If you are one of the 10% of the population who regularly suffer from migraines, it would be fair to consider yourself unlucky. Characterised by severe throbbing in the head and accompanied by strong feelings of nausea, dizziness and increased sensitivity to light; little is known about the cause of migraines. One suggestion is that they are produced by drops in serotonin levels. This results in the release of neuropeptides, small proteins found in the brain, which have been proposed as the cause of the intense pain.
Perhaps sufferers have been previously consoled by the belief that their condition is correlated to their intelligence. I am sorry to break it to you, but this is simply not the case. More intelligent people are simply either more likely or more able to go to the doctors to report their migraine. This has produced what looks like a significant correlation between intelligence and migraine risk in the absence of any causing factors. It raises an important case against sampling bias; a phenomenon whereby a selection process does not lead to a sample representative of the population as a whole.
One factor which is significantly related to migraine risk is a person’s sex; women are around twice as likely to regularly suffer from migraines in comparison to men. This follows a general pattern where females are more susceptible to pain related disorders compared to men. Determining the reasons why this is the case may hold the key in finding the cause of migraines. A 2012 study may have taken us a step closer to this goal. Through the magnetic (MRI) imaging of 44 brains it was determined that the posterior insula (see Fig. 1) area of the brain was significantly thicker in females that were prone to migraines compared to their male counterpart. It is known that this area of the brain is involved in emotional processing and is activated in response to painful stimuli. Furthermore, the researchers asked both male and female subjects to rank their headache intensity and “unpleasantness” on a scale from 1-10. Whilst there were no significant differences in the headache intensity experienced by both sexes, unpleasantness was scored significantly lower by males. It can be concluded that differences in the brain morphology of the two sexes may cause females brains to be more negatively affected by the onset of a migraine. Interestingly the findings from this study justifies further research into the development of sex-specific drugs.
Figure 1: The female thicker posterior insula (PIC) observed may explain the higher incidence of migraines found in women. The phenomenon has been dubbed “The Sex Phenotype”.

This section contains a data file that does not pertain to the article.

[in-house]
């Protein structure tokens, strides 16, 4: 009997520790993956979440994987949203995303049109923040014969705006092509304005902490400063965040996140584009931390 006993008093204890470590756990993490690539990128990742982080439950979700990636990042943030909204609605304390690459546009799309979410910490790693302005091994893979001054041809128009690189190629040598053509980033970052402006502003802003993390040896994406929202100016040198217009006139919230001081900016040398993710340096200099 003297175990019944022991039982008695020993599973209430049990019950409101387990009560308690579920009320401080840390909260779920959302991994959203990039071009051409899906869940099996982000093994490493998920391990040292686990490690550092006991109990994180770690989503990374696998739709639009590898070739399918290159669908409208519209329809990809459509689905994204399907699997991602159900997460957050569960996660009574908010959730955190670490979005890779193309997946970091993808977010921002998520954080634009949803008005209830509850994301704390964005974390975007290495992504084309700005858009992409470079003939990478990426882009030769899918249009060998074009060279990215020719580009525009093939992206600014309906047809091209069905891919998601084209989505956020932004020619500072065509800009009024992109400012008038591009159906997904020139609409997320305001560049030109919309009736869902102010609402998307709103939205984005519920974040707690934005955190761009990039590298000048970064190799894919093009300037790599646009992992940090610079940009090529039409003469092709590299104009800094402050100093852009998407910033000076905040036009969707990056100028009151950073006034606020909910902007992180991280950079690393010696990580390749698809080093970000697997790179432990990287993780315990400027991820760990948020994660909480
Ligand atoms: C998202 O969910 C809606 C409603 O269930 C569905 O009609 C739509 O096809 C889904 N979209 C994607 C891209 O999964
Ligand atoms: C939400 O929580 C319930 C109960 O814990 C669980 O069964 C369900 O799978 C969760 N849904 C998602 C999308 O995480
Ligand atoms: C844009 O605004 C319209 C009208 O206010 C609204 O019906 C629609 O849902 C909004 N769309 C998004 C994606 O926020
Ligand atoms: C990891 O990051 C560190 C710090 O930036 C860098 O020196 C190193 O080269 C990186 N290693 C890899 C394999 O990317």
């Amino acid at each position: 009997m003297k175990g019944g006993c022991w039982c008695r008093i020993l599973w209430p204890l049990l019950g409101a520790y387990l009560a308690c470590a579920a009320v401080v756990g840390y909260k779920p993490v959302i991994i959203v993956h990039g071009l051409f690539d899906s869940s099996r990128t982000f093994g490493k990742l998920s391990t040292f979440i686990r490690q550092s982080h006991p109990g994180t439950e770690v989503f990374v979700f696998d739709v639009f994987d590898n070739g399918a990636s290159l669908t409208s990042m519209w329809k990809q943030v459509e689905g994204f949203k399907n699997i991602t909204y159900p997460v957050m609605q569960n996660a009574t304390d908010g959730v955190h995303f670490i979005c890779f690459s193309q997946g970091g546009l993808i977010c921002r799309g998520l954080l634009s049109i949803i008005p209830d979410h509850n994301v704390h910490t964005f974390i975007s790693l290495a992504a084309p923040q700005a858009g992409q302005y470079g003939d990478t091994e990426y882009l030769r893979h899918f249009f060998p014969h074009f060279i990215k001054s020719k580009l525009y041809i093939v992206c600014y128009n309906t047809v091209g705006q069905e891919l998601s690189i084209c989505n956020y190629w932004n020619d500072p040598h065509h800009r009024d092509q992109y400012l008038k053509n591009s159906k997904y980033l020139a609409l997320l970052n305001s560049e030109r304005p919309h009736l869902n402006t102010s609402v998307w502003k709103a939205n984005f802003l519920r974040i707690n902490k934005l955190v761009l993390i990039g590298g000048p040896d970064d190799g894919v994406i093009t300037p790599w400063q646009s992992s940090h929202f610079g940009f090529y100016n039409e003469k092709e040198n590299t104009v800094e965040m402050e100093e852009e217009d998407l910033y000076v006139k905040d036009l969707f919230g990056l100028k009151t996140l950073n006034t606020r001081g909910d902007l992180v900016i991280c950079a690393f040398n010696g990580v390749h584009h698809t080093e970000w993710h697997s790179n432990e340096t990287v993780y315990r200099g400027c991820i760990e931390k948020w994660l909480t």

Many studies have drawn correlations between mental disorders such as depression and bipolar disease and the occurrence of a migraine. For example, a study conducted in 2004 found that the prevalence of anxiety was significantly greater in migraine sufferers compared to healthy individuals (9.1% compared to 2.5%). In 2009 a link between eating disorders and migraines was made. Characterised by the upregulation of dopamine and downregulation of noradrenalin; eating disorders affect 725,000 people in the UK alone. These chemical changes, as well as the disruption of tyrosine (see Fig 2.) production are also key features of a migraine onset. This newly discovered linkage between migraine occurrence and mental illness adds to the increasing wealth of evidence suggesting that improving our mental health can have positive long term physical health benefits. As of 2015 mental health funding represented a measly 11% of the UK’s NHS budget, and yet its increased funding could save long term expenditure in this field.
Figure 2: Tyrosine is one of the 22 amino acids found in all organisms. Disruptions to its metabolism is a common factor associated with the onset of migraines and mental disorders.
In conclusion, it’s sad that the illness which has the most patient entries throughout the neurology sector has no true cure in sight, a fact which isn’t particularly surprising given so little is known about its cause. Despite genetic disposition being considered an important factor; an increasing body of evidence has suggested that increasing our general wellbeing and mental health may reduce migraine risk. Perhaps these are promising avenues to explore in the future.